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GRUB - GRand Unified Bootloader

The default boot loader for Redhat Linux and Fedora Supports MD5 password protection /boot/grub/grub.conf is the configuration file for Grub /boot/grub/grub.conf Changes to grub.conf takes effect immeditely Grub reads the configuration file at boot time, so the grub.conf file must be on a filesystem GRUB understand. These include ext2/ext3, FAT, reiserfs, minix and FFS. If MBR becomes corrupted and GRUB need to be re-installed, it can be done with command /sbin/grub-install.

To re-install GRUB on MBR of /dev/hda

# /sbin/grub-install /dev/hda

To create encrypted passwords:

 # /sbin/grub-md5-crypt
 # cat grub.conf
 password --md5 $1$NonT51$hBjZLFkXmEQiXDjX.a77t0
 title Fedora Core (2.6.12-1.1447_FC4)
       root (hd0,0)
       kernel /vmlinuz-2.6.12-1.1447_FC4 ro root=LABEL=/
       initrd /initrd-2.6.12-1.1447_FC4.img
More Information about grub can be found in the bellow links


  • Run once at boot time
  • Sets Kernel parameters in /etc/sysctl.conf
  • Sets system clock
  • Loads keymaps
  • Enable swap partitions
  • Sets hostname
  • Cheks root filesystem and mounts
  • Add RAID devices if any
  • Enable disk Quotas
  • Check and mount other Filesystems


  • Runs each time the system enters a run level
  • Run after the run level specifig scripts
  • Common place for custom modification

Controlling Services

The following commands are used to control the services

  • ntsysv
  • chkconfig
  • redhat-config-services

ntsysv: It is a console based interactive utility that allows you to control what services run when entering a given run level. It configures the current run level by default. By using the --level option, you can configure other run levels.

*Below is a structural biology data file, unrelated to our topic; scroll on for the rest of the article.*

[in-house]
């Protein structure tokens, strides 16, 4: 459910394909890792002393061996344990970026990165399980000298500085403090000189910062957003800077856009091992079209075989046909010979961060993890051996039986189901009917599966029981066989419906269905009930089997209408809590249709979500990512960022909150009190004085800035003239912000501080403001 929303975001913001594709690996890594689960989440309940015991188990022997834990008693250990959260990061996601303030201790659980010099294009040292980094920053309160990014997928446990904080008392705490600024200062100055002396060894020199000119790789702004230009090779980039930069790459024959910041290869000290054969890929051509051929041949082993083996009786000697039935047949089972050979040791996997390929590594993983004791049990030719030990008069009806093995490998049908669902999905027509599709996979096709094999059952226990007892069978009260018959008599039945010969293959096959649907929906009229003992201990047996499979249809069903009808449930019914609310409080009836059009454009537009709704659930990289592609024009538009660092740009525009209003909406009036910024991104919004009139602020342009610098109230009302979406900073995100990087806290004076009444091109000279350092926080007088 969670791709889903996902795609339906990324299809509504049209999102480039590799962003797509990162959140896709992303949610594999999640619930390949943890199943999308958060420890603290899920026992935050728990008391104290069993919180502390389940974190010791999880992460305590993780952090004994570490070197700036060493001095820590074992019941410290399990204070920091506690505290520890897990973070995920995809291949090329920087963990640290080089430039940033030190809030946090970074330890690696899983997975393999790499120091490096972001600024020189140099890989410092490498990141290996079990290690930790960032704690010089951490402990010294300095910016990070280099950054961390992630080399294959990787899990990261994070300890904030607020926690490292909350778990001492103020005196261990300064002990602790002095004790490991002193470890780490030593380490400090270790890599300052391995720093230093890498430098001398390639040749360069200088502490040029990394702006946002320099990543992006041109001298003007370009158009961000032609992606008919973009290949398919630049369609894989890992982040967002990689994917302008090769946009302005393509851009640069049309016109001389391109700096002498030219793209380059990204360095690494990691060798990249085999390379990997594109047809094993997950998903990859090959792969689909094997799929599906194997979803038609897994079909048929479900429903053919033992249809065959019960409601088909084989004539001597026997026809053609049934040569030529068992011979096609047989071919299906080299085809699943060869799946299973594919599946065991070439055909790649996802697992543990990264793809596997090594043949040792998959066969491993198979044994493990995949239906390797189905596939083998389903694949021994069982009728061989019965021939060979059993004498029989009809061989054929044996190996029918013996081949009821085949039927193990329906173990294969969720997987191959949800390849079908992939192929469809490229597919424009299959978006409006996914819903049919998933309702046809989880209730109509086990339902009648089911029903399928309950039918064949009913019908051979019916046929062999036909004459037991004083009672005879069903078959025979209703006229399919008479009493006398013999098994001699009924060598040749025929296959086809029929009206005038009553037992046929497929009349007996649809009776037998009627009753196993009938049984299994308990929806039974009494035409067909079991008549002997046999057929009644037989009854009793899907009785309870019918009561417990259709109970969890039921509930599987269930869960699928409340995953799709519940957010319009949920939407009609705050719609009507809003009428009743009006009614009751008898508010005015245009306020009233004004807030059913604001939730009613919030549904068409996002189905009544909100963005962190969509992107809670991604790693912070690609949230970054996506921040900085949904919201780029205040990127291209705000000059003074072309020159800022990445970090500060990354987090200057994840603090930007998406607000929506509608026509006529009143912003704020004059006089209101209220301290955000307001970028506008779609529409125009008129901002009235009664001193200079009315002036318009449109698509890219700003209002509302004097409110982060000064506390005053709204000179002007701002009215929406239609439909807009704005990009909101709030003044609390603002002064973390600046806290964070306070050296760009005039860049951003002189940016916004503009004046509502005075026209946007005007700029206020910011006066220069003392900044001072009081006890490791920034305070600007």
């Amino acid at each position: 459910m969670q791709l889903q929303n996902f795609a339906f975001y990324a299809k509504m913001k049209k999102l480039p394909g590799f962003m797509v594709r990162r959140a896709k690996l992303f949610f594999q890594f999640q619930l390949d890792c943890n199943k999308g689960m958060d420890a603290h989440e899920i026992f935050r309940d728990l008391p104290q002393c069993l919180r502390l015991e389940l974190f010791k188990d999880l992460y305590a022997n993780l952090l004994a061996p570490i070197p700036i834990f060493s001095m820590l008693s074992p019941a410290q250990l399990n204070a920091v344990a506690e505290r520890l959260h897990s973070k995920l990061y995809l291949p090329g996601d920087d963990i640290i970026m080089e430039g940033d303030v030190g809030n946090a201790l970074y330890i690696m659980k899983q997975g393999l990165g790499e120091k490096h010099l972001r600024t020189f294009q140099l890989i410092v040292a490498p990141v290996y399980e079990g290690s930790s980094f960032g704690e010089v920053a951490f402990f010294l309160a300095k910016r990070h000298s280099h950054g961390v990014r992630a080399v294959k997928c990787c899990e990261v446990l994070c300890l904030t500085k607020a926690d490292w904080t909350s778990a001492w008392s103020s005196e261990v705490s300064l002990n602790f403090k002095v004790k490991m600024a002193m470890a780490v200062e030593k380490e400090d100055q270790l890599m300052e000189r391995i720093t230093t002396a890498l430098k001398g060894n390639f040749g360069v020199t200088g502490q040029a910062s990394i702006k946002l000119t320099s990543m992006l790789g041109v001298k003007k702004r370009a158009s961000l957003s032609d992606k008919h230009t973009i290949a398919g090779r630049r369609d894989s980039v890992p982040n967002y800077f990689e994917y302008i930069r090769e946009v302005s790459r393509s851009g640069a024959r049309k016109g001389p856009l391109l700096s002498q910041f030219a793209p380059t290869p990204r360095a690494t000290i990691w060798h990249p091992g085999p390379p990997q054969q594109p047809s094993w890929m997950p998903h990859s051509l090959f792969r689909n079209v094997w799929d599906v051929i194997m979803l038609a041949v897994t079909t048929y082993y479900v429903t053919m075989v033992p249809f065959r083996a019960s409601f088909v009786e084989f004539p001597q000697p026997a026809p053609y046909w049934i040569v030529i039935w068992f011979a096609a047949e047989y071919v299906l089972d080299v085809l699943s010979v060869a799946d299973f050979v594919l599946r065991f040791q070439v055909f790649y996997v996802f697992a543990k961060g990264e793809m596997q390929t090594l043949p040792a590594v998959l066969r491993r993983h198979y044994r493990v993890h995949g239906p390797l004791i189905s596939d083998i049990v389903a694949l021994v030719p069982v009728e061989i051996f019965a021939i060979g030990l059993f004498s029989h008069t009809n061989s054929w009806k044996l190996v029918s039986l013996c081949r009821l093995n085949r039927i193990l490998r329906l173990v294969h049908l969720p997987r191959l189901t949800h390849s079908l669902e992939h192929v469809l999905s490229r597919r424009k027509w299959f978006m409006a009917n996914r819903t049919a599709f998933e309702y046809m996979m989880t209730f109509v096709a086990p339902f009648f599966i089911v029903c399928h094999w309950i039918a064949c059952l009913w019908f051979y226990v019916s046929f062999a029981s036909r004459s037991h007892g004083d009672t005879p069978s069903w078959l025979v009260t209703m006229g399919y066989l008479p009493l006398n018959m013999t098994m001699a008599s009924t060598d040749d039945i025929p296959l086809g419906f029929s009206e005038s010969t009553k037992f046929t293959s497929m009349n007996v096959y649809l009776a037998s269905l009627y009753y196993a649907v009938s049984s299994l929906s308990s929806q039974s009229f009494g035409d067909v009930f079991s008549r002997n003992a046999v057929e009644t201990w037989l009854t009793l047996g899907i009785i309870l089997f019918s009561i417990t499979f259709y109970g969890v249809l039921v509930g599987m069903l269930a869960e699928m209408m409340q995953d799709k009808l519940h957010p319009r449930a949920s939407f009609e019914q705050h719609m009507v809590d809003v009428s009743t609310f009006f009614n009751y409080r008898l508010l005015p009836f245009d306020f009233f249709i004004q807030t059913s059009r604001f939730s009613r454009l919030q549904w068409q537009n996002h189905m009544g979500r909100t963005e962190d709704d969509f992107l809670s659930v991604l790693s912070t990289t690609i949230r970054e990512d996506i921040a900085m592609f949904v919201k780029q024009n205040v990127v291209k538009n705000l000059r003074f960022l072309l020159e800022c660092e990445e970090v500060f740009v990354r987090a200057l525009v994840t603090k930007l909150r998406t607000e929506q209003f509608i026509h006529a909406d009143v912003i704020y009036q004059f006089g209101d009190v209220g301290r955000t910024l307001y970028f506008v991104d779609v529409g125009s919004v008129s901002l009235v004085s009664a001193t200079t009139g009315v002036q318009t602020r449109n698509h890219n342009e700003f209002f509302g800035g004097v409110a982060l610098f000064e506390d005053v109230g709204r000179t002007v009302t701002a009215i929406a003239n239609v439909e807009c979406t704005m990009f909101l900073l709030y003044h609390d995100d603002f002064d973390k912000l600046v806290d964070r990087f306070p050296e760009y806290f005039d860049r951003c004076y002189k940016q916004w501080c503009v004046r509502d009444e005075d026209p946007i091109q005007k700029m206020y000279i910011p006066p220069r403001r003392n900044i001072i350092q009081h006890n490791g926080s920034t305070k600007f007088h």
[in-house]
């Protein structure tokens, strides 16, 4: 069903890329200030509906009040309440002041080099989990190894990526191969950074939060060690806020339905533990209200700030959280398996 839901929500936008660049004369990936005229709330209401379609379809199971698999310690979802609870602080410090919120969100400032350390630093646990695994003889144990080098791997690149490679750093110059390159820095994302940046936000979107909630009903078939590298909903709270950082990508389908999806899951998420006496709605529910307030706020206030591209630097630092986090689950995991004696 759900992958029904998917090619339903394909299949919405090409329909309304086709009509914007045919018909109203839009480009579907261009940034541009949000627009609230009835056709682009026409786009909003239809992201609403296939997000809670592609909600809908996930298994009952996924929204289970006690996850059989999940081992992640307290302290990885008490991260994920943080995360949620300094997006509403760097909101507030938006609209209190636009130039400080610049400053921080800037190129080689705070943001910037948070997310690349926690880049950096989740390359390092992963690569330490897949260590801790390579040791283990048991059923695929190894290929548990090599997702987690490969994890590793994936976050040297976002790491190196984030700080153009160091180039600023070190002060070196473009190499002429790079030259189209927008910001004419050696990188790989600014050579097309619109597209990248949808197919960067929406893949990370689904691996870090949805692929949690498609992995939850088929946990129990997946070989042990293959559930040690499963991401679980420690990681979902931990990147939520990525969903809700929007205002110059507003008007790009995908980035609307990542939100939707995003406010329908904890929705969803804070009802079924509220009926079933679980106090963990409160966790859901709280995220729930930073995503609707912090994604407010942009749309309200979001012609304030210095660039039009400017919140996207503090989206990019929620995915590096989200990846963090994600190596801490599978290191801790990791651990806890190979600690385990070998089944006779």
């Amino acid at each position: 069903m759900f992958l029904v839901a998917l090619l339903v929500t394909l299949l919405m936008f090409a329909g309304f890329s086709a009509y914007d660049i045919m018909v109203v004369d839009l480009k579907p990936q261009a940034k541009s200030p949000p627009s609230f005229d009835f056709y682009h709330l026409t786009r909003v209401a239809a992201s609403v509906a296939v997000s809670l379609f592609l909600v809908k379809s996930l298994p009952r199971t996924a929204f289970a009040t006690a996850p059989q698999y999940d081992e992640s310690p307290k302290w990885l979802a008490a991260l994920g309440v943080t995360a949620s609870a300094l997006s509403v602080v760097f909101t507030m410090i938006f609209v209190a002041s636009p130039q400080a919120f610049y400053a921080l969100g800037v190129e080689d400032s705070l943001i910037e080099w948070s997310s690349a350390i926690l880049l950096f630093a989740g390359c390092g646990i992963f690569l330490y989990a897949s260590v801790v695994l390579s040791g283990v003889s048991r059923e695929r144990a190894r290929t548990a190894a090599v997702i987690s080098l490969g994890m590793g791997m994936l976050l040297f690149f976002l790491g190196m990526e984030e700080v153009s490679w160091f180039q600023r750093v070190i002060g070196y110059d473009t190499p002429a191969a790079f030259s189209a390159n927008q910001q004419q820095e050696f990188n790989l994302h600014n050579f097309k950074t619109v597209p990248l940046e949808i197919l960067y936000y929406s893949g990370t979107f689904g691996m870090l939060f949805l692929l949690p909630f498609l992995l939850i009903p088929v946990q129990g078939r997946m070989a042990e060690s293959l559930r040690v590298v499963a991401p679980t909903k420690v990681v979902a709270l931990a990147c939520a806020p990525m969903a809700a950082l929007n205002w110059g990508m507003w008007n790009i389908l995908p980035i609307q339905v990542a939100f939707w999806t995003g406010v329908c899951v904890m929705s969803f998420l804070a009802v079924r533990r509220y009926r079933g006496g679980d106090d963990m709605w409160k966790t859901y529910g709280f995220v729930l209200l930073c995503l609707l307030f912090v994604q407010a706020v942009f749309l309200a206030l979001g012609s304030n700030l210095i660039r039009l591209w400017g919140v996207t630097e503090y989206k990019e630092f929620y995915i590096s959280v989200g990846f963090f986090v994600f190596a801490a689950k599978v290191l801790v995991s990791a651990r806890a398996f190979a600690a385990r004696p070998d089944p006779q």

chkconfig: chkconfig provides a simple command-line tool for maintaining the /etc/rc[0-6].d directory hierarchy by relieving system administrators of the task of directly manipulating the numerous symbolic links in those directories.

usage: chkconfig --list [name]
            chkconfig --add <name>
            chkconfig --del <name>
            chkconfig [--level <levels>] <name> <on|off|reset>)

redhat-config-services: It is an X client that presents a display of eash of the services that are started and stopped at each run level. Services can be added, deleted, or re-ordered in the run levels 3 through 5 with this utility.

service: It is used to start or stop a standalone service immediately. Most services accept the arguments start, stop, restart, reload, condrestart and status.

 usage:  service <service_name> [start|stop|restart|status]
         service vsftpd restart

Boot single user mode

when the boot prompt shows hit space bar
select the boot kernal path
press "e" to edit the line
apend  "single" word in the end of the boot kernal 
apend init=/bin/bash  in the end of the boot kernal
hit enter and press b to boot, this will land in single user mode
   if the root is not mounted then follow below commands
   mount -oremount,rw /
   mount -v (check the mounted file systems) 


Turning ON/OFF SELinux temporarily

Disabling SELinux temporarily is the easiest way to determine if the problem you are experiencing is related to your SELinux settings. To turn it off, you will need to become the root users on your system and execute the following command:

echo 0 > /selinux/enforce

This temporarily turns off SELinux until it is either re-enabled or the system is rebooted. To turn it back on you simply execute this command:

echo 1 > /selinux/enforce

SELinux to log warnings instead of block You can also configure SELinux to give you a warning message instead of actually prohibiting the action. This known as permissive mode. To change SELinux's behavior to permissive mode you need to edit the configuration file. On RHEL systems that file is located at /etc/selinux/config. You need to change the SELINUX option to permissive like so:

$ sudo vi /etc/selinux/config

Note that these changes will not take effect until the system is rebooted.

To completely disable SELinux instead of setting the configuration file to permissive mode :

 $ sudo vi /etc/selinux/config

You will need to reboot your system or temporarily set SELinux to non-enforcing mode to create the desired effect.